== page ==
The Congress for New Urbanism has released a report called “Freeways Without Futures,” a look at ten limited-access highways that run through urban areas that, according to the report’s authors, should be replaced with surface boulevards to encourage urban devlopment. They are:
1. Alaskan Way Viaduct, Seattle, Wash.
2. Sheridan Expressway, Bronx, N.Y.
3. The Skyway and Route 5, Buffalo, N.Y.
4. Route 34, New Haven, Conn.
5. Claiborne Expressway, New Orleans, La.
6. Interstate 81, Syracuse, N.Y.
7. Interstate 64, Louisville, Ky.
8. Route 29, Trenton, N.J.
9. Gardiner Expressway, Toronto, Ontario
10. 11th Street Bridges and the Southeast Freeway, Washington, D.C.
In many cases, such as with the Alaskan Way Viaduct, the freeways traverse the cities’ waterfronts, discouraging development, which the authors argue was not a priority when many of the highways were built. Enabled by the affordability of cars and a growing sense that trucking would link population centers and outlying areas with goods, residents began fleeing cities 50 years ago and planners launched massive freeway projects to accommodate through and local traffic. Some of the freeways, such as the I-10 Claiborne Expressway in New Orleans, the authors argue, contributed to the blight in those neighborhoods that would follow. Now that the population trend has reversed in many areas, with younger residents flocking back to larger cities, a focus on redevelopment is needed, they argue.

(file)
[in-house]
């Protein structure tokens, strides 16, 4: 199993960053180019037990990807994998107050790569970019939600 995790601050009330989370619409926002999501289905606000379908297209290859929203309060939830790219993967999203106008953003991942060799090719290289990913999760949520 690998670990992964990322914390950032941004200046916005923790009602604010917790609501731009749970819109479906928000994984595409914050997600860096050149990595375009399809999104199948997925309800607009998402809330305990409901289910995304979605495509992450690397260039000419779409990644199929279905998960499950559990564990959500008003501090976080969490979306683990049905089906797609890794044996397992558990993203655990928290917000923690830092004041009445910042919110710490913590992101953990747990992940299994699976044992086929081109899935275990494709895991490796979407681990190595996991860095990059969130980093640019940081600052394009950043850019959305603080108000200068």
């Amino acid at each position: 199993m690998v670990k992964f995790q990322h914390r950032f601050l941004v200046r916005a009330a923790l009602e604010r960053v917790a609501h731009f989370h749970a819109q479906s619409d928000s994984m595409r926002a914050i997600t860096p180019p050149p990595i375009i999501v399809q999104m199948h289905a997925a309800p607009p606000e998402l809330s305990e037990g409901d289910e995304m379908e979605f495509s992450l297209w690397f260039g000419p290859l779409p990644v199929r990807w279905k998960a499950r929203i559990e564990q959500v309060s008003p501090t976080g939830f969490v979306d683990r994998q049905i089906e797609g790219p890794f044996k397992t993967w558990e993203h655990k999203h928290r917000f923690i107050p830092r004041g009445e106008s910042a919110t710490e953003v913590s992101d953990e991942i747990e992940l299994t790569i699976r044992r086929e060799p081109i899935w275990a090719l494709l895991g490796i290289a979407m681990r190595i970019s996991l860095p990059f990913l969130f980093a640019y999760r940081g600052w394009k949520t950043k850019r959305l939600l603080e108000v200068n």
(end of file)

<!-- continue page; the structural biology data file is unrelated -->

While most of the routes singled out are not major through-truck lanes, local haulers utilize most of them frequently, and it’s perhaps significant to note that “>truck” is not to be found mentioned a single time in the report. For more roads reading, take a look at Overdrive’s annual Worst Roads survey, ranking the worst, and the best, of highways the nation over, from your point of view: the last one came out in January 2008, and another is due soon.
Todd Dills is Senior Editor of Overdrive magazine and writes from Nashville, Tenn. He frequently covers business, regulatory and lifestyle topics for the magazine and at OverdriveOnline.com. His work on the “CSA’s Data Trail” series in Overdrive about the federal CSA program was awarded the highest honor in trade journalism – the “Grand Neal” – by American Business Media at the 2014 Jesse H. Neal Awards. Dills’ Channel 19 blog covers a grab bag of on-highway hearsay, owner-operator news and driver views from the roadways the nation over. His work in trucking journalism builds on a background of news feature, fiction and other creative writing and editing. Find him here at the Channel 19 blog and via his Twitter feed, or send tips to firstname.lastname@example.org or via phone at 205-907-2481.